I have to admit, although I’m not a huge fan of long elevator rides, Japan’s space elevator plan sounds cool in concept. Although the argument against why it won’t be ready by 2050 includes an incredibly relevant point (the technology to tether the supposed “ribbon” configuration has not been invented yet), it would still be very exciting to see the thing erected during my lifetime, even though I’d be 66 by the time it goes up. I can’t hide a little bit of disappointment that it’s going to take that long, but I guess if I want to get to the moon before then, I’ll have to do it the old fashioned way. With the relative decline of NASA, the old fashioned way seems to have defaulted into hiding in Buzz Aldrin’s luggage or being Richard Branson’s butler.

It’s also nice to hear that J.K. Rowling will be returning to writing soon, with the announcement that she will be publishing a new book in the near future with her newly acquired publisher, Little, Brown. Although the subject matter of her next novel is unknown, it will be interesting to see what she will write her first adult novel about. Are we looking at an adult fantasy book or a David Foster Wallace like entry into her literary cabinet? I guess we’ll have to wait and see.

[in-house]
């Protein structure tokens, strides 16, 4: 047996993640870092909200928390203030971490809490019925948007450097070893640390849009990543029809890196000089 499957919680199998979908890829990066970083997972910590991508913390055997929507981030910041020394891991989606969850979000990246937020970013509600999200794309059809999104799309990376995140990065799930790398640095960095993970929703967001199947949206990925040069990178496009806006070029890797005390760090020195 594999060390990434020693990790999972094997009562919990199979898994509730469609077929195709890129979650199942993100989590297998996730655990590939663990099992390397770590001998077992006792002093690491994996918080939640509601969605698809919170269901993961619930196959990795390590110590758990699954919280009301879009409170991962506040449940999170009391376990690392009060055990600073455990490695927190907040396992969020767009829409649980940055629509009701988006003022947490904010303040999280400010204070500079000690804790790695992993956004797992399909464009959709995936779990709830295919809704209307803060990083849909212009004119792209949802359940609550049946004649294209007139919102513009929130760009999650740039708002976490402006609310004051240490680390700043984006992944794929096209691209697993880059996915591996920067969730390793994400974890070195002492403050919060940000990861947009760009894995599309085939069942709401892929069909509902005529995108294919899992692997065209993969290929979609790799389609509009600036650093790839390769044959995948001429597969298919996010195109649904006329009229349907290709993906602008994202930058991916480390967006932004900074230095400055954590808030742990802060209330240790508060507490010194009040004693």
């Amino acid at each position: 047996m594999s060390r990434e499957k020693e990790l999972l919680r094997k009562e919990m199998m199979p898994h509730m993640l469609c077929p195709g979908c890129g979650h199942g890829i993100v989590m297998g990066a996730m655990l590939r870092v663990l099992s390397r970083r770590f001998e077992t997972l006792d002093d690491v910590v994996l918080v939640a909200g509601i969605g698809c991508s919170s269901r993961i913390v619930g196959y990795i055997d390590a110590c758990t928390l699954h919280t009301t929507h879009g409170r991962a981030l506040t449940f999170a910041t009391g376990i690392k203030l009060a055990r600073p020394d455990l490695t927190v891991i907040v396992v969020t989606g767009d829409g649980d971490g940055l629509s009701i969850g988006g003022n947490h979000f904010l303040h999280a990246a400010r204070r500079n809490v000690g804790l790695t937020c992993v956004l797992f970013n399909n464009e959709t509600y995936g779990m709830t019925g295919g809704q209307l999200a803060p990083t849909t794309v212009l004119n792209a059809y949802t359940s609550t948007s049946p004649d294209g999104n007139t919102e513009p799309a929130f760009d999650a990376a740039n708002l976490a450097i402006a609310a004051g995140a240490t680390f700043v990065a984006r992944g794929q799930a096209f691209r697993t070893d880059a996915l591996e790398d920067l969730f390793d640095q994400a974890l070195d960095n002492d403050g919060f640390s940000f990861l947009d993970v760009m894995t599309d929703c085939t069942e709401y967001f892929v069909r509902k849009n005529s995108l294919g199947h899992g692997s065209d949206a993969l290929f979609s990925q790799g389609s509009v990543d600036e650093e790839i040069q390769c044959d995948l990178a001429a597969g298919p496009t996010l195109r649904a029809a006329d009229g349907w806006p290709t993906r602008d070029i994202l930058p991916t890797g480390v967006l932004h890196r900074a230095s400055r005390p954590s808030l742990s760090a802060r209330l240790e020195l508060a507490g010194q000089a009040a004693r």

In other news, links!


– Japan Plans Snail-Paced Space Elevator For 2050 (cnet)

– Why Japan Won’t Have A Space Elevator By 2050 (io9)

– 10 Great Magical Books For Adults (flavorwire)

– New Literary Agent Alert: Kat Salazar Of Larsen Pomada (guidetoliteraryagents)

– J.K. Rowling To Publish First Novel For Adults (flavorwire)

– 17 Successful Adaptations Of “Unadaptable” Books (avclub)

– SF Signal Reviews Hitchers By Will McIntosh (sfsignal)

– The Opportunities Of Self Publishing (writersdigest)

– Flavorwire’s Reading Picks For February (flavorwire)

– Who Controls Your Amazon E-book Price? (sfwa)

– Science Fiction Or Fact: Could a ‘Robopocalypse’ Wipe Out Humans? (yahoo)